top of page

2 poems by Nell Prince

A note on the fens near Peterborough

Only the sky severs

these squared miles,

fields of bleak forevers

with bales like slick isles.

They’re too flat – spaces

we look at and lean into

while the train outpaces

shadow, kite, river blue.

I have an issue with fens:

the lack of hills is fine,

but where – amen –

are the woods? The pine-

clotted, thick fir woods?

‘flat’ is more flat

if these dull neighbourhoods

have only homes. No Gat-

sby living here, I know,

but if there was money

the fens might glow

might look more sunny

with trees to please the eye,

to join and link with sky.

But ever will I doubt

our ability to plant more roots

and really money’s not the clout

we need, just good boots

and a will to be more green.

Or am I wrong?

Do most prefer a scene

of stone without a song?

Who knows what time will make

of this years down the line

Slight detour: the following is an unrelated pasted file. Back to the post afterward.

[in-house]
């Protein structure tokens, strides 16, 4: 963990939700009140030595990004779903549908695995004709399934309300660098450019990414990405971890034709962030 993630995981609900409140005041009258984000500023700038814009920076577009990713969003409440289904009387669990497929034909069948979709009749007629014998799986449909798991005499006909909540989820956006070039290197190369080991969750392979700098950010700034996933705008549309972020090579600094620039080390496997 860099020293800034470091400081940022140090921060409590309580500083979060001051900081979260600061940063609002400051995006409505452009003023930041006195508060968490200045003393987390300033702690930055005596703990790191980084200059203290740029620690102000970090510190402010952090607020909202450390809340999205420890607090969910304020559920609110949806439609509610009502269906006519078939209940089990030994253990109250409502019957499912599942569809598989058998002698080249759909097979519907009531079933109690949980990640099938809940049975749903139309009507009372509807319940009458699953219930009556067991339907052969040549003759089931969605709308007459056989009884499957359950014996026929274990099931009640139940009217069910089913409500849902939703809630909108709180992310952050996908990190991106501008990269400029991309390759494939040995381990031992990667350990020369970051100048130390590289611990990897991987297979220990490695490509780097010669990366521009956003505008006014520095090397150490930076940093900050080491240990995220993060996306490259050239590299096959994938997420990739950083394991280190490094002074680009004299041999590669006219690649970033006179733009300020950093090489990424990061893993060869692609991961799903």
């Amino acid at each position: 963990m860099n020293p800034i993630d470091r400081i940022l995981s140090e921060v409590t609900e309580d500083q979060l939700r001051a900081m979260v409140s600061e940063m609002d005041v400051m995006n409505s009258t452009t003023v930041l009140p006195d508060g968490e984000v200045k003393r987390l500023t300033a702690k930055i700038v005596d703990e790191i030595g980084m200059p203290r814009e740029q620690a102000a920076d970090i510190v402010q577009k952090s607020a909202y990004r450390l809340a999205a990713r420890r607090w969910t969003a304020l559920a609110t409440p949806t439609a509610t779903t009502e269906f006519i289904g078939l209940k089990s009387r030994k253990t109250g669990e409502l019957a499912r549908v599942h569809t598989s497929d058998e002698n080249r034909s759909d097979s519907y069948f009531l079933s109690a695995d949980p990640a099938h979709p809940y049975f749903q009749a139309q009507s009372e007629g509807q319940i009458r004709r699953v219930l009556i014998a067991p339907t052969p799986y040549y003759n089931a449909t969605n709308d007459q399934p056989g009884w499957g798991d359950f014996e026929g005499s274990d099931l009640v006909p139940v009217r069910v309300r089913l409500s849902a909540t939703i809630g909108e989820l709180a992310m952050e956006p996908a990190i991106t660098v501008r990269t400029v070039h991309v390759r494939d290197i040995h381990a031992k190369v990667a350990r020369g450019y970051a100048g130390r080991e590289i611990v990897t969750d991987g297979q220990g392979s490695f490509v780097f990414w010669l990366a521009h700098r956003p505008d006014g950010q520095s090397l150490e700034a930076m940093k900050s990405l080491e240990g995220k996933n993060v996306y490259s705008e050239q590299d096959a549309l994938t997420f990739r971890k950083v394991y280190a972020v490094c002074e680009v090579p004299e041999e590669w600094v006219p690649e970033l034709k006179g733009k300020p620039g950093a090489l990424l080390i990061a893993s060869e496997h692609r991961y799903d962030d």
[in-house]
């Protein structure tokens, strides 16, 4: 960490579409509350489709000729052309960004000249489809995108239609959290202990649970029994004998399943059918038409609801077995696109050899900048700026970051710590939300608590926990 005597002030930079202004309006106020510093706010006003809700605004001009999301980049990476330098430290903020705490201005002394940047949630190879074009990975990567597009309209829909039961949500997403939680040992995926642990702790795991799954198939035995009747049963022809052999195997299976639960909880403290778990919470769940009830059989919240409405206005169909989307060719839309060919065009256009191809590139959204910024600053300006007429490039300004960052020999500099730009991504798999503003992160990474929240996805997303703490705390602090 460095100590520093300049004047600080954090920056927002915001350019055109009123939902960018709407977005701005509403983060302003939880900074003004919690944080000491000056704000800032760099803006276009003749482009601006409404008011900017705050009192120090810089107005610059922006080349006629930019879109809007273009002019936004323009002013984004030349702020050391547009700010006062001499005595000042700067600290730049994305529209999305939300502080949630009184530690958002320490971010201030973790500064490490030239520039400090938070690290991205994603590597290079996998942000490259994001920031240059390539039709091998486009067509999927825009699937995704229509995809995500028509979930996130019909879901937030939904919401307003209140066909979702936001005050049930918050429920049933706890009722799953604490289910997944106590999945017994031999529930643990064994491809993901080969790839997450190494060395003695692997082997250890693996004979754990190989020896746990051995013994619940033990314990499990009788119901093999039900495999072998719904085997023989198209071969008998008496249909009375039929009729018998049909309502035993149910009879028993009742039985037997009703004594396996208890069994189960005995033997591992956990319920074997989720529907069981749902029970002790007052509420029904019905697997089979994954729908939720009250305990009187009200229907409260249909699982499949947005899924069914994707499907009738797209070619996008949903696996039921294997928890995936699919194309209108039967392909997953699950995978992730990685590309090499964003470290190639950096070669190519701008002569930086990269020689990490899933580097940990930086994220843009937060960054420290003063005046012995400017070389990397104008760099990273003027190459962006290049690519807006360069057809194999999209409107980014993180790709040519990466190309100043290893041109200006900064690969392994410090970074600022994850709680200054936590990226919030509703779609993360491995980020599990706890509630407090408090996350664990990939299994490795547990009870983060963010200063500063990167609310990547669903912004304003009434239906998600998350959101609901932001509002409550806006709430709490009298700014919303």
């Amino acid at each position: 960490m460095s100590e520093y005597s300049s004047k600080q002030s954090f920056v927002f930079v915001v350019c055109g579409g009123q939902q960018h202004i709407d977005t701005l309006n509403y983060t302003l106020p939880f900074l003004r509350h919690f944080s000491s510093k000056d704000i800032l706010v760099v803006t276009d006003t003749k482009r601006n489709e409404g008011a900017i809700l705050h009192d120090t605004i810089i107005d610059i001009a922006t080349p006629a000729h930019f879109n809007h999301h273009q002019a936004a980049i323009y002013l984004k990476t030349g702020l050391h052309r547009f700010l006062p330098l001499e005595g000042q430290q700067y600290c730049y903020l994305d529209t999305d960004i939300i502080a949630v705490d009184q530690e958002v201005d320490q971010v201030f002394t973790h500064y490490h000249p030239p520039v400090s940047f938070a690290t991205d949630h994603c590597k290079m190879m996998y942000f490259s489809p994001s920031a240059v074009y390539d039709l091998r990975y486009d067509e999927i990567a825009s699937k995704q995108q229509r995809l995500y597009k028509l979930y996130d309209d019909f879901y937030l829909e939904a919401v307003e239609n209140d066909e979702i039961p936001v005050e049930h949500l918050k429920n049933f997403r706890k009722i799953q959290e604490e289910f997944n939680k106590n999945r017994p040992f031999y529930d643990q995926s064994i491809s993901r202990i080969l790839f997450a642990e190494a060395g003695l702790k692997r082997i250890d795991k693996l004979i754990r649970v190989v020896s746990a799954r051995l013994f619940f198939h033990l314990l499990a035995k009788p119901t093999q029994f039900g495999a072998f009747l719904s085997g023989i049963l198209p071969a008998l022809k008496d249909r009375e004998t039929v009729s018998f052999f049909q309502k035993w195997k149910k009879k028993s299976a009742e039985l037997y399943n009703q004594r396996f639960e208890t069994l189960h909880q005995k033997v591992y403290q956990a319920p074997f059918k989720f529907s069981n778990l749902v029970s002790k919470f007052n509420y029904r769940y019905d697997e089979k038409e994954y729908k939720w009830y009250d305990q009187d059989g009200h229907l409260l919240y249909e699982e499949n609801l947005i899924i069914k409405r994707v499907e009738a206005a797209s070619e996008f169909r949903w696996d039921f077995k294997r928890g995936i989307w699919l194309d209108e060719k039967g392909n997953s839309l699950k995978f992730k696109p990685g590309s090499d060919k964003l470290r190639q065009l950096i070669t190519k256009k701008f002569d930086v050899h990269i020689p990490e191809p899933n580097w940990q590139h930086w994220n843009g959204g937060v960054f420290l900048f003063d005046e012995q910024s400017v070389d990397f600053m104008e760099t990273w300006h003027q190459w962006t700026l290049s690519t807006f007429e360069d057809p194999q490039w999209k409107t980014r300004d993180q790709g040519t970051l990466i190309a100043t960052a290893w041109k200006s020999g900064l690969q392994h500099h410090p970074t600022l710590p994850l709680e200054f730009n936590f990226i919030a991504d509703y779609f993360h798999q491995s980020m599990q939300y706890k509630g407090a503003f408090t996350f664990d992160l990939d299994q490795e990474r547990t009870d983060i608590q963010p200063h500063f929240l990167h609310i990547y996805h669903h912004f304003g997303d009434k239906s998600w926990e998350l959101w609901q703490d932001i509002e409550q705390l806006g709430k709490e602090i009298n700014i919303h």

and how long it will take

for absences of pine

to curse all of our brains.

The Nightmare

The trees are tired-looking, tattered, dead.

A wind goes through them, chilling, numb.

The birds are weary, one pecks a hollow drum.

The maples here are acid-white with red.

I hold one of the leaves that has been shed

and think the cells are dying, overcome

with poison from this past millennium.

The years of waste and smoke-filled air have spread

to rivers and the ruined roots that drink;

they feed these orchards’ fruit grown bitter, sick.

And bees now make no honey, nothing sweet;

the apples, too, are oozing rotten ink,

a spider’s web looks crazy, incomplete,

and an owl’s screaming like a lunatic.


Nell Prince has been published in New Poetries VIII, PN Reivew, Wild Court, and many other journals. In 2016 she was runner-up in the Jane Martin prize. She lives in Lincolnshire.


bottom of page